Parents can support and carryover what their child is working on in the classroom at home or in their community. Here you will find daily activities within the five domains of child development:
- Approaches to Learning: curiosity, persistence, creativity, and imagination
- Physical Development and Health: walking, climbing, dancing, coloring, cutting, and painting
- Social and Emotional Development: getting along with others, expressing feelings, understanding, and following routines
- Communication, Language & Literacy: speaking clearly, understanding stories, and asking questions
- Cognition and Knowledge of the World: counting, understanding patterns, making predictions and observations, awareness of family and community
This webpage focuses on the topic of plants. This is a topic pre-K classrooms may explore. This topic provides an opportunity for children to explore and observe the environment around them. The suggestions below will help parents use their home and community to work on specific skills with their child related to their understanding of plants and how they grow and change.
Speech and Language Therapy
Speech and Language Therapy focuses on ways to improve a child’s listening, speaking, vocabulary, and understanding of language in school and social settings. The following activities can help support these areas:
- Help your child understand and ask questions using who, what, how, why, when, and where. For example: “How did the oranges get here in the store?” “What happens when the leaves fall from the tree?”
- Provide your child with different types of fruits and vegetables to eat. Talk about the way each item looks, smells, and tastes. Ask questions about how the items are the same or different.
- Play a guessing game with your child. Provide a description of items related to plants, fruits, or vegetables. For example: “It is orange, long, and rabbits like to eat them.”
- Help your child make an art project that requires two or more steps. Have your child decide the order of the steps to complete the activity. For example, "First: draw a flower. Then: cut it out."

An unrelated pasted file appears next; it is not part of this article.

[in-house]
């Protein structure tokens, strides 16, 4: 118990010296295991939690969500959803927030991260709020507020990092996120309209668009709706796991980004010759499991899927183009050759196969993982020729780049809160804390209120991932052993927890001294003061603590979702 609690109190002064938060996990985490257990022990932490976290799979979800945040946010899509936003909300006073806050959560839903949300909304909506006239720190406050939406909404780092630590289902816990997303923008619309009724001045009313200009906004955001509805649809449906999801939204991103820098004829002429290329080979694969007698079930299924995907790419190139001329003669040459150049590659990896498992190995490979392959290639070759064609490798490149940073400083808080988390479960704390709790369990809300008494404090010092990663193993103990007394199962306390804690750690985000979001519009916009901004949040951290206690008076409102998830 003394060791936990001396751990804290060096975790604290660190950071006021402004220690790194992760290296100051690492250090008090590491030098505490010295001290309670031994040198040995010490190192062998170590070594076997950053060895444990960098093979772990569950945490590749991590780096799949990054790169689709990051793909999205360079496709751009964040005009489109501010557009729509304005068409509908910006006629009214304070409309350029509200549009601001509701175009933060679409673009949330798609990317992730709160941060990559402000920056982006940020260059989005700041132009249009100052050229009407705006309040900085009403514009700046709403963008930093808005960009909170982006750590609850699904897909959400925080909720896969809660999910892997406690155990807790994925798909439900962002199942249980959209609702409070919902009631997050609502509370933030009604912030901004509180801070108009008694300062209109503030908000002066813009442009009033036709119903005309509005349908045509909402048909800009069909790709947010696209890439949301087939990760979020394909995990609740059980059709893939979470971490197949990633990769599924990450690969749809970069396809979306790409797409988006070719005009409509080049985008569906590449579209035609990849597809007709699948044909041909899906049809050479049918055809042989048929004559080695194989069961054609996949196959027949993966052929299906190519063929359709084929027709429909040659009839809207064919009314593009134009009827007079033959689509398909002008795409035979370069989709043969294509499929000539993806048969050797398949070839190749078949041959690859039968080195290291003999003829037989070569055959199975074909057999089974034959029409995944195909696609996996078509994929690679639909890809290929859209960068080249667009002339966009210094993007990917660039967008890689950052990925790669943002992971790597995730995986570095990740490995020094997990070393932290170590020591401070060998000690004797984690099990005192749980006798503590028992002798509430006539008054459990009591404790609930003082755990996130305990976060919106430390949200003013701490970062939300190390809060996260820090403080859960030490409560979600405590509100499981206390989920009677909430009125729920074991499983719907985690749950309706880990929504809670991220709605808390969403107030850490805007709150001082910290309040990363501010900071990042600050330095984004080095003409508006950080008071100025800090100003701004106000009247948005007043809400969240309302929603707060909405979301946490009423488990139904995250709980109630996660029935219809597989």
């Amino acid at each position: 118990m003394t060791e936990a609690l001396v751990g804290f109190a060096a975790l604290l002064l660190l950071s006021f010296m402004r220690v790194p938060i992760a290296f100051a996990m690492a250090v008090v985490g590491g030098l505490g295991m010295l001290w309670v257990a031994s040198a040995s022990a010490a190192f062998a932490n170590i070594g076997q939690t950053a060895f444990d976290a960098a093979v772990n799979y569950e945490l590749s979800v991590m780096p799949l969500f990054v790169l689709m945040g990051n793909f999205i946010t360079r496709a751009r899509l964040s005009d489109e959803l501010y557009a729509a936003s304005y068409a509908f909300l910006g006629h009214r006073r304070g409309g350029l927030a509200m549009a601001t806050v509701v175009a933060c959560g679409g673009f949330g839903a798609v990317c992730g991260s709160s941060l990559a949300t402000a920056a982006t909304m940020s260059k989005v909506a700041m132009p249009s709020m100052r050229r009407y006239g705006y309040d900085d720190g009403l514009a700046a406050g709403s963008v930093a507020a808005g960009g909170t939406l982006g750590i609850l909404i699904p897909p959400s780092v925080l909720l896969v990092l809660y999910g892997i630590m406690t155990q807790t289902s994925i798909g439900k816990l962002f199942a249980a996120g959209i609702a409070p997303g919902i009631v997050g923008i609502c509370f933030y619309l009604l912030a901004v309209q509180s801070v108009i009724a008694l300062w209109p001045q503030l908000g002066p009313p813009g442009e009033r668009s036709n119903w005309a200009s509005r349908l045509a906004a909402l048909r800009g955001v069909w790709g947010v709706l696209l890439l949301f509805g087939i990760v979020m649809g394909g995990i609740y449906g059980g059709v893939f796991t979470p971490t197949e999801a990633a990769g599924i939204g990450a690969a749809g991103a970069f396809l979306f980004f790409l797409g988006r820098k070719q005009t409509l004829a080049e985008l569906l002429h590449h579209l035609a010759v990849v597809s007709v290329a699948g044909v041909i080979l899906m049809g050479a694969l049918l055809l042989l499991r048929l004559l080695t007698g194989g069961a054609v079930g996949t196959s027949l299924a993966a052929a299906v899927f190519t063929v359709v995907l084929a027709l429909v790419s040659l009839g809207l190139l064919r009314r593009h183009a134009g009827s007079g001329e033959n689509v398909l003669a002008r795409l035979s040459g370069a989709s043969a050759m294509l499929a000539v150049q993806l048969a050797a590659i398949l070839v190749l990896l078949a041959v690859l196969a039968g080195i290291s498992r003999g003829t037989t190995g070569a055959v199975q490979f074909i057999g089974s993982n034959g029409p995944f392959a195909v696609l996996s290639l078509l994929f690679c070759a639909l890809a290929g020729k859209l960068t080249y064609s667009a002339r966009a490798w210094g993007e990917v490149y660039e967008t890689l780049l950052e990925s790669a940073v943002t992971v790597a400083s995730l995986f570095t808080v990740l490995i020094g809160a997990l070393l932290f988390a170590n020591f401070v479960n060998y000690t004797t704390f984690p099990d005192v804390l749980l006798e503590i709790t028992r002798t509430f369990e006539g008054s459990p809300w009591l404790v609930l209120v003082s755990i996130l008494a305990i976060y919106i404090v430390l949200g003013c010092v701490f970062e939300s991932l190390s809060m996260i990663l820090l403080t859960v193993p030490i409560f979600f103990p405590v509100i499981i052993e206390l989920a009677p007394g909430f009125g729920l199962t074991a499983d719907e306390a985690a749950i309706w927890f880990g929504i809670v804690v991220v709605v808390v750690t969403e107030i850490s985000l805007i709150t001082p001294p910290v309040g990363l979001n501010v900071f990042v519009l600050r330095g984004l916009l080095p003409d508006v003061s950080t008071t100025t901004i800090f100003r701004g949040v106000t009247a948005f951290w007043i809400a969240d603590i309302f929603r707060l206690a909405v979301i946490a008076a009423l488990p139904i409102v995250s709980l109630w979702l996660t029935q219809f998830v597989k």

Physical Therapy focuses on ways to improve a child's gross motor development, such as walking, running, and balance and coordination. The following activities can help support these areas:
- When outside, have your child march, jump, hop, or run while collecting different materials, such as leaves, branches, flowers or tree bark, to create an art project at home.
- At the store, have your child push a cart and pick fruits and vegetables to place in the cart.
- Go for a walk and have your child stomp on dried leaves or leaves that have just fallen from a tree. Talk about the different sounds the leaves make.
- Sing a song or read a book about how plants grow. Have your child move their body to show how a plant grows, like bending down and slowly standing up and reaching for the sky.
Occupational Therapy focuses on ways to help improve a child’s independence during daily living and educational activities by working on fine motor, visual perception, organization, sensory processing, and attention skills. The following activities can help support these areas:
- Using their fingers, your child can draw pictures of plants and flowers in sand, dirt, mud, paint, and shaving cream or create plants and flowers with playdough.
- Draw pairs of different plants and flowers on index cards and play a memory matching game with your child. Help your child arrange the cards, face down in rows. Take turns flipping two cards over to find matching pictures.
- Provide your child with different sizes of beans and seeds. Store them in small bags and have your child remove the seeds and beans one at a time to create different patterns.
Preschool Related Services Team
This webpage was developed by the DOE’s Preschool Related Services Team. The team is comprised of Occupational Therapists, Physical Therapists, and Speech-Language Therapists who are dedicated to promoting the educational readiness of students in NYC. If you are interested in learning more about related services and the preschool special education process, please visit the "Moving the Preschool" page on the DOE’s family website.